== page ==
Paul is addressing the argument that people sometimes have against grace alone that, if we don’t hold ourselves in check with the law, we will sin. In verse 15, he’s simply stating the question that others challenge him with: If we’re under grace and not under the law, won’t we sin? And his answer is, No. If we are under the law, we serve sin. If we are under grace, we serve righteousness. This is because, being freed from sin, we become bondservants of righteousness and serve from the heart. This is not theoretical or something only for the future. Freedom from sin is a present reality for the believer. We are not sinners because we are not under the law, and, “Sin is not charged when there is no law” (Romans 5:13b).

Paul Taught God Nailed the Law That Was against Us to Jesus’ Cross

Paul teaches in Colossians 2:12-15,

Having been buried with him in baptism, in which you were also raised with him through faith in the working of God, who raised him from the dead. You were dead through your trespasses and the uncircumcision of your flesh. He made you alive together with him, having forgiven us all our trespasses, wiping out the handwriting in ordinances which was against us; and he has taken it out of the way, nailing it to the cross; having stripped the principalities and the powers, he made a show of them openly, triumphing over them in it.

God’s saints were dead in sin, buried with Christ, raised to new life with Christ, forgiven their sins, and had the law that was against them lifted away and nailed to the Cross.

I won’t quote the entire passage, but in perfect harmony with this, Paul in Romans 7:1-6, explains “that the law has dominion over a man for as long as he lives” and that we were “made dead to the law through the body of Christ, that [we] would be joined to another, to him who was raised from the dead, that we might bring forth fruit to God. For when we were in the flesh, the sinful passions which were through the law, worked in our members to bring forth fruit to death. But now we have been discharged from the law, having died to that in which we were held; so that we serve in newness of the spirit, and not in oldness of the letter.”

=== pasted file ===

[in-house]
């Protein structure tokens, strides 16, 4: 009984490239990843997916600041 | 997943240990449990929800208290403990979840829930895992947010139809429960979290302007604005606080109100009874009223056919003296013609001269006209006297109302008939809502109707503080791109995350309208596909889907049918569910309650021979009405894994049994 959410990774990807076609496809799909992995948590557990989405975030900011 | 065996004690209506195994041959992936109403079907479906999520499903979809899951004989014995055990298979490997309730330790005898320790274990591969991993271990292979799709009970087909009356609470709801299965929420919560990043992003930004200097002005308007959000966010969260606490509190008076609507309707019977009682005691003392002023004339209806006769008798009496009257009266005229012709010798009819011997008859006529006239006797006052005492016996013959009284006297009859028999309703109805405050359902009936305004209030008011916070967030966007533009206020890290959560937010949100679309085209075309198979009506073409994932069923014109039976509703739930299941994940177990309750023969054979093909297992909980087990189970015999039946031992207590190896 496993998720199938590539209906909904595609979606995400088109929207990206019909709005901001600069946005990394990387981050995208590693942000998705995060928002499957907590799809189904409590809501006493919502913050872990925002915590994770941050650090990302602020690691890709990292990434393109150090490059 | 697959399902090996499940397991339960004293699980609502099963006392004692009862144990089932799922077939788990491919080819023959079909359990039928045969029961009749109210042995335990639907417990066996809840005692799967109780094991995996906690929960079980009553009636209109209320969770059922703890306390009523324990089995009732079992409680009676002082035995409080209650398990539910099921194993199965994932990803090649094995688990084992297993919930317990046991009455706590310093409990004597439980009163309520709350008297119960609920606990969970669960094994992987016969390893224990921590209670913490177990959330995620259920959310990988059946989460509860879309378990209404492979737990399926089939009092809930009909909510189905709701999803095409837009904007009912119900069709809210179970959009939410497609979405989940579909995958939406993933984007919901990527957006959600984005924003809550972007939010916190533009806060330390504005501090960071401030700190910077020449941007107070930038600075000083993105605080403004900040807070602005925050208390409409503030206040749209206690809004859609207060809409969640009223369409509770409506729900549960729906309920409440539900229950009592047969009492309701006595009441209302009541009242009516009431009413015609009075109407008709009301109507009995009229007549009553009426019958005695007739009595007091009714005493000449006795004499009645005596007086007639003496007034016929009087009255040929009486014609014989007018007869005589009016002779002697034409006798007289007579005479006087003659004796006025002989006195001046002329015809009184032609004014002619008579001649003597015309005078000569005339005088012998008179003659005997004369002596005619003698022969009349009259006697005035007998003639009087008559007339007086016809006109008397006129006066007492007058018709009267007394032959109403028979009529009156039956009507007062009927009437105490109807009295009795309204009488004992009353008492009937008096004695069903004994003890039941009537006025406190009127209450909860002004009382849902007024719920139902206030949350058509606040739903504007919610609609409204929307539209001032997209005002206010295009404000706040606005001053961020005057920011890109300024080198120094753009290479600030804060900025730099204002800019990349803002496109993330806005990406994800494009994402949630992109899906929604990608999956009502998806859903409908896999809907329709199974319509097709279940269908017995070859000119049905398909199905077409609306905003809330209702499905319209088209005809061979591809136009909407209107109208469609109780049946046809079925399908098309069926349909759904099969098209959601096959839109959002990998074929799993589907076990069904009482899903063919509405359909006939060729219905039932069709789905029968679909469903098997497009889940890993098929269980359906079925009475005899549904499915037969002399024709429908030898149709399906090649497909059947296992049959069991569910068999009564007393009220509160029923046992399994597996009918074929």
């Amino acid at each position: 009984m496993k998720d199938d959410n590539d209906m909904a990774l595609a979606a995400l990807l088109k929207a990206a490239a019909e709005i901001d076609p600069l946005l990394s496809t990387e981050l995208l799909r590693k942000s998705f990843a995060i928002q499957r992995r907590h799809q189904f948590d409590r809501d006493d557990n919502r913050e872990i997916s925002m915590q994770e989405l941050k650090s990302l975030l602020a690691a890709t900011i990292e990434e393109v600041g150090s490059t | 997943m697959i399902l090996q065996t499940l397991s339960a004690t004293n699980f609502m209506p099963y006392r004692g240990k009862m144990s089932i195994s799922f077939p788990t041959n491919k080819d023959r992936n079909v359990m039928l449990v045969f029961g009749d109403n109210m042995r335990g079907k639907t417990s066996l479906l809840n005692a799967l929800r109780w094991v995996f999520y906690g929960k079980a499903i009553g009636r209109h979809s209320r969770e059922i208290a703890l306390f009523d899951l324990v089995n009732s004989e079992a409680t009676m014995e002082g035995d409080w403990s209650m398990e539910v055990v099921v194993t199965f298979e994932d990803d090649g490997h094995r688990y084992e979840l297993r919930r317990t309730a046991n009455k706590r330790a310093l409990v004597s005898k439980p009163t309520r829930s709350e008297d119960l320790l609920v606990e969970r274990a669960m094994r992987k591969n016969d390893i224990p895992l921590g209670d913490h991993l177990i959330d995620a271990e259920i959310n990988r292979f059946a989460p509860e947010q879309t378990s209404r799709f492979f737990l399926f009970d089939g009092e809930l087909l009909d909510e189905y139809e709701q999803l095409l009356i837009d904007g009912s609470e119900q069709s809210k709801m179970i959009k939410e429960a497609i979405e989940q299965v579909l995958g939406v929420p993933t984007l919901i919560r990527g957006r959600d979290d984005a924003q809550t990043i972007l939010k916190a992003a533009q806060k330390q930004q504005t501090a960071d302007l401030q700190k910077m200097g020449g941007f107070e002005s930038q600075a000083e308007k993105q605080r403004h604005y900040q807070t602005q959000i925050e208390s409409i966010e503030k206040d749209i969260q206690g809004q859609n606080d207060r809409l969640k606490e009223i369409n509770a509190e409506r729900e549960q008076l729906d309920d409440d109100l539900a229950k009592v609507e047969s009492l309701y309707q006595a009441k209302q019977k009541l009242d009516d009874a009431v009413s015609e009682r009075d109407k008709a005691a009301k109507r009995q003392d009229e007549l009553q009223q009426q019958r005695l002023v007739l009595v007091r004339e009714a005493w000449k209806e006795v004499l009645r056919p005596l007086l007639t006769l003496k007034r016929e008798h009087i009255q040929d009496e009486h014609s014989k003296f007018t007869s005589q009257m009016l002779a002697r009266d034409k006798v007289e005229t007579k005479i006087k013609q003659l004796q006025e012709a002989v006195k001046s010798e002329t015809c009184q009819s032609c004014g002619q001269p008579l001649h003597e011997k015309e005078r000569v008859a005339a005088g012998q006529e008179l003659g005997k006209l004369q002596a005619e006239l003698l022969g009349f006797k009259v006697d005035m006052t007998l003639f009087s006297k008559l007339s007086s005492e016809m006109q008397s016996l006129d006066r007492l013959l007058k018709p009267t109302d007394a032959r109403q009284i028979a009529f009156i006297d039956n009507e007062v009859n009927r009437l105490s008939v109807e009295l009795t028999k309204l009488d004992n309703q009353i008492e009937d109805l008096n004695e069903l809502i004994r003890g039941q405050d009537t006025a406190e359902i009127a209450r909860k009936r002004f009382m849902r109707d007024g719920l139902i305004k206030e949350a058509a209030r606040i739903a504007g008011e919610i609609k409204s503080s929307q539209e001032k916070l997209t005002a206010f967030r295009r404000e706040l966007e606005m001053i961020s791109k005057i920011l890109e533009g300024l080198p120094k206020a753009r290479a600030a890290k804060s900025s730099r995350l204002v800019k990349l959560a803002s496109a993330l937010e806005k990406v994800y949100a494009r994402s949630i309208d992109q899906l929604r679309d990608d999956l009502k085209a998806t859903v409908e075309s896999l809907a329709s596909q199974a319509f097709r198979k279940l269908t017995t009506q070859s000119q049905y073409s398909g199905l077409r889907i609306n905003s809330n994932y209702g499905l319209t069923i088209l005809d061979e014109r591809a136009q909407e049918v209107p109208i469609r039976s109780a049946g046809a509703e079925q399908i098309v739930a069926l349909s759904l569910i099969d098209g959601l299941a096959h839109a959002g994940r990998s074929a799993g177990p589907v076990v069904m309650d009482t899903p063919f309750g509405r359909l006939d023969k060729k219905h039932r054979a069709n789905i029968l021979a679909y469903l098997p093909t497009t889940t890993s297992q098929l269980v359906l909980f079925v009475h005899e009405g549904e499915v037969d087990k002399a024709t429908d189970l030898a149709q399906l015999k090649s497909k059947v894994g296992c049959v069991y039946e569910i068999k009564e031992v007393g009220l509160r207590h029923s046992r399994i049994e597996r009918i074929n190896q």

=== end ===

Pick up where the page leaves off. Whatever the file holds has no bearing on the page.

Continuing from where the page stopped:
Further Reading:
Who Is the Man in Romans 7?

Paul Taught That Those in Christ Have No Condemnation

And, writing plainly as can be, Paul again insists,

There is therefore now no condemnation to those who are in Christ Jesus, who don’t walk according to the flesh, but according to the Spirit. For the law of the Spirit of life in Christ Jesus made me free from the law of sin and of death. For what the law couldn’t do, in that it was weak through the flesh, God did, sending his own Son in the likeness of sinful flesh and for sin, he condemned sin in the flesh; that the ordinance of the law might be fulfilled in us, who walk not after the flesh, but after the Spirit. For those who live according to the flesh set their minds on the things of the flesh, but those who live according to the Spirit, the things of the Spirit.

Romans 8:1-5

Paul Taught That Believers Don’t Still Sin

Paul explains that “through the law comes the knowledge of sin” (Romans 3:20b). And, as we’ve seen, he also taught that we are not under the law, but under grace; that we are dead to the law and alive to God with Christ; that we no longer live according to the flesh but to the Spirit; and that we who are in Christ have no condemnation. Did Paul teach that believers still sin? It should be evident that Paul taught that believers don’t still sin.

Brethren, it may sound very pious to speak of yourself as a sinner. Confessing your “sins” to God may seem humble and respectful of God’s perfect righteousness. In fact, these things are neither pious nor humble and respectful. They’re contrary to sound doctrine.

If you have put your trust in Jesus Christ as your Savior, but you think that you’re struggling with sin, you are only struggling with a phantom. Your sin is gone, and God is counting nothing you do as sin. You may have fleshly habits you’d like to get rid of. But don’t deny the work of Christ by calling these habits sins or thinking of yourself as a sinner. Set your eyes on Christ and look forward to an eternity with Him!